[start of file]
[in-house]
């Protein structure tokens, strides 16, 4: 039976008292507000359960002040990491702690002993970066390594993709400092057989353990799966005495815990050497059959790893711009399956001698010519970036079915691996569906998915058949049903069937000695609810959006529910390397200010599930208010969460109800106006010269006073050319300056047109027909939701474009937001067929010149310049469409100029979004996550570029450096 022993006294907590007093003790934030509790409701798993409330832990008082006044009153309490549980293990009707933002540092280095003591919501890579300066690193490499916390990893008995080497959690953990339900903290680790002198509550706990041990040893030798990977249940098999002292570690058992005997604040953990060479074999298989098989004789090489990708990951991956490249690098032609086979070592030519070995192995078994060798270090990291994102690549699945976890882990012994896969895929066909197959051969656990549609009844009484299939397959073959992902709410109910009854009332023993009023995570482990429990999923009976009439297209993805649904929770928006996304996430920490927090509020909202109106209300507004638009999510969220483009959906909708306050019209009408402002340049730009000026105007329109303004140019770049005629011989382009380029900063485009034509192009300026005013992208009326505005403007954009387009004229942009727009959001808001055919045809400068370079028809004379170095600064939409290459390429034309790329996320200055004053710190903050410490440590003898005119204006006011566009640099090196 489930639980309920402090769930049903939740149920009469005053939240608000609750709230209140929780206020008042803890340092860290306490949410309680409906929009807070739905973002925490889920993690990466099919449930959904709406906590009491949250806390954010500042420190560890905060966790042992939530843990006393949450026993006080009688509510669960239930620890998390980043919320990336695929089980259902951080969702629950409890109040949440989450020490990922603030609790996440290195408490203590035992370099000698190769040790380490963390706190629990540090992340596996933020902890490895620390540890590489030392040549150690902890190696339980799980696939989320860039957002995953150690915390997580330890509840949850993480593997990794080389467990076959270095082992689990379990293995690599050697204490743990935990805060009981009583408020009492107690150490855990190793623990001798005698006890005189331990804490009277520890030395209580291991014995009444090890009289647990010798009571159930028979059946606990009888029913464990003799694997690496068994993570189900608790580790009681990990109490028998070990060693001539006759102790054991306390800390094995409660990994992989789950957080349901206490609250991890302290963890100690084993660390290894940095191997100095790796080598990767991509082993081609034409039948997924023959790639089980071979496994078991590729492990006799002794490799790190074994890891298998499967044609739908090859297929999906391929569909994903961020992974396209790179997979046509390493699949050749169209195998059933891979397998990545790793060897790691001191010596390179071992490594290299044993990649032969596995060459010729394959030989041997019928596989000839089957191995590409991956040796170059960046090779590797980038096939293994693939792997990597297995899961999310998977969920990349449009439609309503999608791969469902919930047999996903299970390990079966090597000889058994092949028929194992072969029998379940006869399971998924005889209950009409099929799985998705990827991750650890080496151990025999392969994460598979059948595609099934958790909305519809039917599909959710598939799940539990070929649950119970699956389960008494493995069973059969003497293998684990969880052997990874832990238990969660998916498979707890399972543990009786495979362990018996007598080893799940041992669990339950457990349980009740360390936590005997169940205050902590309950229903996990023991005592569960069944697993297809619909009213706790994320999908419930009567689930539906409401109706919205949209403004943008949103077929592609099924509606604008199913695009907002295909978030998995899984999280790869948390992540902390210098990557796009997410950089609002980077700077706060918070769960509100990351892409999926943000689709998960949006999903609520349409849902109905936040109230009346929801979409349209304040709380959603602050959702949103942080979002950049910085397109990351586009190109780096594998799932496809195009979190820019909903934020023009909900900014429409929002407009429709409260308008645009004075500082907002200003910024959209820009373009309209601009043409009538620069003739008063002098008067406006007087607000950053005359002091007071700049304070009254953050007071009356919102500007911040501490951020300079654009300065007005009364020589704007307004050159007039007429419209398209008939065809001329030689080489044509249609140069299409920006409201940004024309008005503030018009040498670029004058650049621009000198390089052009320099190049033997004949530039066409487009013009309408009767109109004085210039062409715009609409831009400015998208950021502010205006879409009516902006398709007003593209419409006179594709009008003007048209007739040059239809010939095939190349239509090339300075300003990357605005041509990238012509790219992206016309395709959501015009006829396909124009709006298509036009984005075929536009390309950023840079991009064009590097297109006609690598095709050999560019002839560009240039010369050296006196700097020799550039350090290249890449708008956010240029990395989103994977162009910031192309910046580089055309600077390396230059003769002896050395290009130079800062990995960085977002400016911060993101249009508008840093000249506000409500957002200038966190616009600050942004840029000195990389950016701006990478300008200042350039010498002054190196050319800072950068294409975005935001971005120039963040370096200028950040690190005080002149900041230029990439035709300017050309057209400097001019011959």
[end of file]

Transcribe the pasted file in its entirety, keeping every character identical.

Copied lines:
[in-house]
């Protein structure tokens, strides 16, 4: 039976008292507000359960002040990491702690002993970066390594993709400092057989353990799966005495815990050497059959790893711009399956001698010519970036079915691996569906998915058949049903069937000695609810959006529910390397200010599930208010969460109800106006010269006073050319300056047109027909939701474009937001067929010149310049469409100029979004996550570029450096 022993006294907590007093003790934030509790409701798993409330832990008082006044009153309490549980293990009707933002540092280095003591919501890579300066690193490499916390990893008995080497959690953990339900903290680790002198509550706990041990040893030798990977249940098999002292570690058992005997604040953990060479074999298989098989004789090489990708990951991956490249690098032609086979070592030519070995192995078994060798270090990291994102690549699945976890882990012994896969895929066909197959051969656990549609009844009484299939397959073959992902709410109910009854009332023993009023995570482990429990999923009976009439297209993805649904929770928006996304996430920490927090509020909202109106209300507004638009999510969220483009959906909708306050019209009408402002340049730009000026105007329109303004140019770049005629011989382009380029900063485009034509192009300026005013992208009326505005403007954009387009004229942009727009959001808001055919045809400068370079028809004379170095600064939409290459390429034309790329996320200055004053710190903050410490440590003898005119204006006011566009640099090196 489930639980309920402090769930049903939740149920009469005053939240608000609750709230209140929780206020008042803890340092860290306490949410309680409906929009807070739905973002925490889920993690990466099919449930959904709406906590009491949250806390954010500042420190560890905060966790042992939530843990006393949450026993006080009688509510669960239930620890998390980043919320990336695929089980259902951080969702629950409890109040949440989450020490990922603030609790996440290195408490203590035992370099000698190769040790380490963390706190629990540090992340596996933020902890490895620390540890590489030392040549150690902890190696339980799980696939989320860039957002995953150690915390997580330890509840949850993480593997990794080389467990076959270095082992689990379990293995690599050697204490743990935990805060009981009583408020009492107690150490855990190793623990001798005698006890005189331990804490009277520890030395209580291991014995009444090890009289647990010798009571159930028979059946606990009888029913464990003799694997690496068994993570189900608790580790009681990990109490028998070990060693001539006759102790054991306390800390094995409660990994992989789950957080349901206490609250991890302290963890100690084993660390290894940095191997100095790796080598990767991509082993081609034409039948997924023959790639089980071979496994078991590729492990006799002794490799790190074994890891298998499967044609739908090859297929999906391929569909994903961020992974396209790179997979046509390493699949050749169209195998059933891979397998990545790793060897790691001191010596390179071992490594290299044993990649032969596995060459010729394959030989041997019928596989000839089957191995590409991956040796170059960046090779590797980038096939293994693939792997990597297995899961999310998977969920990349449009439609309503999608791969469902919930047999996903299970390990079966090597000889058994092949028929194992072969029998379940006869399971998924005889209950009409099929799985998705990827991750650890080496151990025999392969994460598979059948595609099934958790909305519809039917599909959710598939799940539990070929649950119970699956389960008494493995069973059969003497293998684990969880052997990874832990238990969660998916498979707890399972543990009786495979362990018996007598080893799940041992669990339950457990349980009740360390936590005997169940205050902590309950229903996990023991005592569960069944697993297809619909009213706790994320999908419930009567689930539906409401109706919205949209403004943008949103077929592609099924509606604008199913695009907002295909978030998995899984999280790869948390992540902390210098990557796009997410950089609002980077700077706060918070769960509100990351892409999926943000689709998960949006999903609520349409849902109905936040109230009346929801979409349209304040709380959603602050959702949103942080979002950049910085397109990351586009190109780096594998799932496809195009979190820019909903934020023009909900900014429409929002407009429709409260308008645009004075500082907002200003910024959209820009373009309209601009043409009538620069003739008063002098008067406006007087607000950053005359002091007071700049304070009254953050007071009356919102500007911040501490951020300079654009300065007005009364020589704007307004050159007039007429419209398209008939065809001329030689080489044509249609140069299409920006409201940004024309008005503030018009040498670029004058650049621009000198390089052009320099190049033997004949530039066409487009013009309408009767109109004085210039062409715009609409831009400015998208950021502010205006879409009516902006398709007003593209419409006179594709009008003007048209007739040059239809010939095939190349239509090339300075300003990357605005041509990238012509790219992206016309395709959501015009006829396909124009709006298509036009984005075929536009390309950023840079991009064009590097297109006609690598095709050999560019002839560009240039010369050296006196700097020799550039350090290249890449708008956010240029990395989103994977162009910031192309910046580089055309600077390396230059003769002896050395290009130079800062990995960085977002400016911060993101249009508008840093000249506000409500957002200038966190616009600050942004840029000195990389950016701006990478300008200042350039010498002054190196050319800072950068294409975005935001971005120039963040370096200028950040690190005080002149900041230029990439035709300017050309057209400097001019011959």